Perhaps, when in need of a little more recreation, Mr.
Stroup will take a run over to the little village on the
Hudson and show them how to clean out the gunmen.
Generous Harrisburgers who, by reason of the suffering
among the Belgians and the distress among the poor of
their own city, are called upon more than ever this Christ
mas season to help in charitable works, are beginning to
le: the full significance of the fact that it is more blessed
t> ,;ive than to receive.
The Philadelphia triumvirate of Republican political
leaders is reported to have fjamed it all up as to what the
Legislature is to do for their home city. Perhaps the
Legislature will do as it is told by the Penrose-McNichol-
Varo combination, but then Governor Brumbaugh and his
little veto axe are to be reckoned with.
In discussing our suggestion that Highway Commissioner
Lynch direct his snow shovelers to clear little paths out to
the stopping places of the street cars in mornings after
snow storms, the "Patriot" inquires:
"Why not let the traction company do itf"
The traction company has our permission.
TOLD IN LIGHTER VEIN
She needed pots and a new floor broom,
And window shades for the children's room;
Her sheets were down to a threadbare three
And her table cloths were a sight to see.
She wanted scarfs and a towel rack
And a good, plain, useful dressing sack,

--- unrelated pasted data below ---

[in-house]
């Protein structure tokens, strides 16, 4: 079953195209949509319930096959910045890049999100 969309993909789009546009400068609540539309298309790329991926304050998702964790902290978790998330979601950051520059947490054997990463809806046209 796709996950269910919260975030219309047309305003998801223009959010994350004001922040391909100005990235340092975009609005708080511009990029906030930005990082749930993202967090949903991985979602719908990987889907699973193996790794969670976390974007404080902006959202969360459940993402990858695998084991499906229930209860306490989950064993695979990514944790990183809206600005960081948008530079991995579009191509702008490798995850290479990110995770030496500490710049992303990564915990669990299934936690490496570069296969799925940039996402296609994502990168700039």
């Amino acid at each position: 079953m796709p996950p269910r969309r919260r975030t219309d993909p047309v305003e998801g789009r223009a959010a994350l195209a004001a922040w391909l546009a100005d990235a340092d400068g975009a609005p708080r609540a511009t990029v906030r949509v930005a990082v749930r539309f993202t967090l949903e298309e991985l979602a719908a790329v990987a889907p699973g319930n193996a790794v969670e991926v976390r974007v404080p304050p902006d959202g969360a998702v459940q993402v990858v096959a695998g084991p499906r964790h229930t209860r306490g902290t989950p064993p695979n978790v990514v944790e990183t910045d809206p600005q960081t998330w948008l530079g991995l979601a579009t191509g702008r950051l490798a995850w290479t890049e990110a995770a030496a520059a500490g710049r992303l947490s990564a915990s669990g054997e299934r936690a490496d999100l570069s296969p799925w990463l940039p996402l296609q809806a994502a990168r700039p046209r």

Some kitchen spoons and a box for bread,
A pair of scissors and sewing thread;
She hoped some practical friend would stop
And figure out that she'd like a mop.
Or a bathroom rug or a lacquered tray
Or a few plain plates for every day.
She hoped and hoped and she wished a lot,
But these, of course, were the things she got:
A cut glass vase and a bonbonniere,
A china thing for receiving hair,
Some oyster forks, a manicure set,
A chafing dish and a cellaret,
A boudoir cap and a drawn-work mat,
And a sterling this and a sterling that;
A gilt-edged book of a lofty theme,
And fancy bags till she longed to scream;
Some curling tongs and a powder puff
And a bunch of other useless stuff.
But though she inwardly raged she wrote
To all of her friends, the self-same note,
And said to each of the friendly host—
"Just how did you guess what I needed
most?" —Ella Bently Arthur, in Life.
PART OP THE PROFESSION
"To succeed one must keep in close touch with the
"That is certainly essential for a picketpocket."—Bos
SHIFTING THE BLAME
"Have you anything to say before I pass sentence!"
"Yes, Your Honor. I would call your attention to the
fact that the fool lawyer who defended me was assigned
to the case by yourself."—Philadelphia Ledger.
The old motto might have read: "In time of peace pre